The Ebola virus that has been rapidly spreading across West Africa has been identified as a new and never-before-seen strain. Experts believe that it did not spread to Guinea from outbreaks in other African nations but rather came from an unidentified, presumed animal source.
Dr. Stephan Gunther of the Bernhard Nocht Institute for Tropical Medicine in Hamburg, Germany, led an international team of researchers in a study on the virus’s genetics. The study was published online in the New England Journal of Medicine. Gunther’s team analyzed blood samples from 20 patients in the current outbreak and compared them with viruses from previous outbreaks, according to Business Week. Through this, the researchers were able to confirm that the Guinea Ebola virus is a member of the Zaire species; however, this particular strain was unique. The researchers believe that the Guinea Ebola virus and other similar strains may have evolved in parallel from a recent ancestor. The investigation for its source continues.
Although this is the first reported outbreak of Ebola in West Africa, some believe it is not the first time the virus has appeared in the area. “There might be a lot of variety in these viruses. They might be in many different countries in West Africa and East Africa where we have not heard anything of outbreak so far, Jens Kuhn, a virologist at the National Institutes of Health, told VOA News. Although Kuhn was not part of the Ebola research, he does lead the top NIH lab where he studies the world’s most dangerous viruses and works on way to treat them and prevent outbreaks.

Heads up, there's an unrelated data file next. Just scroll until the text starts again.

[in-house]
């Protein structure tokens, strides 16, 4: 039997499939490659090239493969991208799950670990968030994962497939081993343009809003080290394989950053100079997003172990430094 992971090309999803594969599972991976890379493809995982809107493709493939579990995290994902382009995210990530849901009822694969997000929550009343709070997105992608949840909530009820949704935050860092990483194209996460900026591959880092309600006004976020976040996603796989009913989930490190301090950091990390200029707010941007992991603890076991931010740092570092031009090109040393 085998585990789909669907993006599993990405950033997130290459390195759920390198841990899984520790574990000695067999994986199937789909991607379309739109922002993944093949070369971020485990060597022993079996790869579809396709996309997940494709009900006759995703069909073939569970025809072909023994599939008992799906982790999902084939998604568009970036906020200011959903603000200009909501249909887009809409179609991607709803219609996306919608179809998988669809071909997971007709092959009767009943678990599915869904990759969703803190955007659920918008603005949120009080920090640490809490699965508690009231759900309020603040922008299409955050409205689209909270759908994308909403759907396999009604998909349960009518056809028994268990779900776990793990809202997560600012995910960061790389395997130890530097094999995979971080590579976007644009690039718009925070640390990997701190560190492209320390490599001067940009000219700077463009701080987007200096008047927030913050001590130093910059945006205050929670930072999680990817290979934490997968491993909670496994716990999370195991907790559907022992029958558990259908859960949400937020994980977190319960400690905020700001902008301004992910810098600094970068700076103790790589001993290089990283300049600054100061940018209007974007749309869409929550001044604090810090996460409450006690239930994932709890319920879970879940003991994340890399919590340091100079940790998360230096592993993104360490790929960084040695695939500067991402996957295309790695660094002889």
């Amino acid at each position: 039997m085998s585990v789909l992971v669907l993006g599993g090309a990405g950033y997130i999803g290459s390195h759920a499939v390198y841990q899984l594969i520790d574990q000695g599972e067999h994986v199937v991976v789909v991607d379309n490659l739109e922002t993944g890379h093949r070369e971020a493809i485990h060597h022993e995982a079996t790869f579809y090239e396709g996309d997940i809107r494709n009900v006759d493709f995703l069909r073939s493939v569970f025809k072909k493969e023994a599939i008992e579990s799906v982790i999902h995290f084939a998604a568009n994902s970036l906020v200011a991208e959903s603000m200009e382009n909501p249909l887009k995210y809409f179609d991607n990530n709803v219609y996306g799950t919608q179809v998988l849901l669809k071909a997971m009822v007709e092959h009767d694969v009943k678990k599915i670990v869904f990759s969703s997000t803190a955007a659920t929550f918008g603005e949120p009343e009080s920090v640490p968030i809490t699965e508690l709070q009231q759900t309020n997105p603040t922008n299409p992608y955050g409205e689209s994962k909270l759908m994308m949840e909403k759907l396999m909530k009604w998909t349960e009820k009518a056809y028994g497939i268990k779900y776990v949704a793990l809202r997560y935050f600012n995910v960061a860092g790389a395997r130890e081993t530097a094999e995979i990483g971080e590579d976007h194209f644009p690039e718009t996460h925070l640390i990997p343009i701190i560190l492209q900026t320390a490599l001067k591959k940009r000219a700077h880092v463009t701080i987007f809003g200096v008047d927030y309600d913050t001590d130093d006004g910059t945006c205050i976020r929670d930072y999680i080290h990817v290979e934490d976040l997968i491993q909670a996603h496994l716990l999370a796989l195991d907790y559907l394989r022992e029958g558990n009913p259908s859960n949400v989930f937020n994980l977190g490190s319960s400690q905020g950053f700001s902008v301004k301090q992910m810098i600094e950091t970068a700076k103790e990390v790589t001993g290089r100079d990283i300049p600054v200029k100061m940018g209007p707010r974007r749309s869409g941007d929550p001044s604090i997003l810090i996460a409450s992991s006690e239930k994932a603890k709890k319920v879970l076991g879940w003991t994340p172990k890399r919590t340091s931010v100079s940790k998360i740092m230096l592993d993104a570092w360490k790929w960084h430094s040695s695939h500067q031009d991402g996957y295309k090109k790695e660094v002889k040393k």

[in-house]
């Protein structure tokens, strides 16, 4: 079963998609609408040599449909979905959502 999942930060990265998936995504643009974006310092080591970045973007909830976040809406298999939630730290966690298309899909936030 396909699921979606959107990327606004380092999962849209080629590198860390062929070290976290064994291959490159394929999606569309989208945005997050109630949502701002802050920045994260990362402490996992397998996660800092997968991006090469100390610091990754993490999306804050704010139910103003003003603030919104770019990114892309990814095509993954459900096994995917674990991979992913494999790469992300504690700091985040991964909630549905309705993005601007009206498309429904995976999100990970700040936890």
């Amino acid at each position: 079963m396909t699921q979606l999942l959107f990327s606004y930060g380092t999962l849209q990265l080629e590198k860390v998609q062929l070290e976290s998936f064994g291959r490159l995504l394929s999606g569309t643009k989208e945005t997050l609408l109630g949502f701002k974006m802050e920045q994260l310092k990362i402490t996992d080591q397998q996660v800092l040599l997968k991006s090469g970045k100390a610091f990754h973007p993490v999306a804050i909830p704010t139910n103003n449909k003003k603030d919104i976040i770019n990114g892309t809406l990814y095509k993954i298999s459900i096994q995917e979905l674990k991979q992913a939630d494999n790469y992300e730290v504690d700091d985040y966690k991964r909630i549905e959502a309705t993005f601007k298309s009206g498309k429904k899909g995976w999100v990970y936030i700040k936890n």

Kuhn does believe that when it comes to an Ebola treatment, it is important to make one broad enough to work on any variation of the virus. “This is a warning that the variability of these viruses is greater than we knew. And so it’s very important that we develop something that is broadly based and not protects only against a particular virus that we knew of before,” Kuhn explained to VOA News.
There have been over 120 deaths attributed to the current Ebola outbreak in West Africa, Business Week reported. The majority of the deaths occurred in Guinea. There is no cure or vaccine for the virus. The only way to control the outbreak is to focus on containment and isolation of those already infected; this will limit its spread. Ebola is a highly communicable disease and most commonly transferred through blood and other bodily secretions of contaminated hosts. According the World Health Organization, symptoms of Ebola are fever, intense weakness, muscle pain, headache, and sore throat. This is soon followed by vomiting, diarrhea, rash, kidney and liver problems, and in some cases, both internal and external bleeding.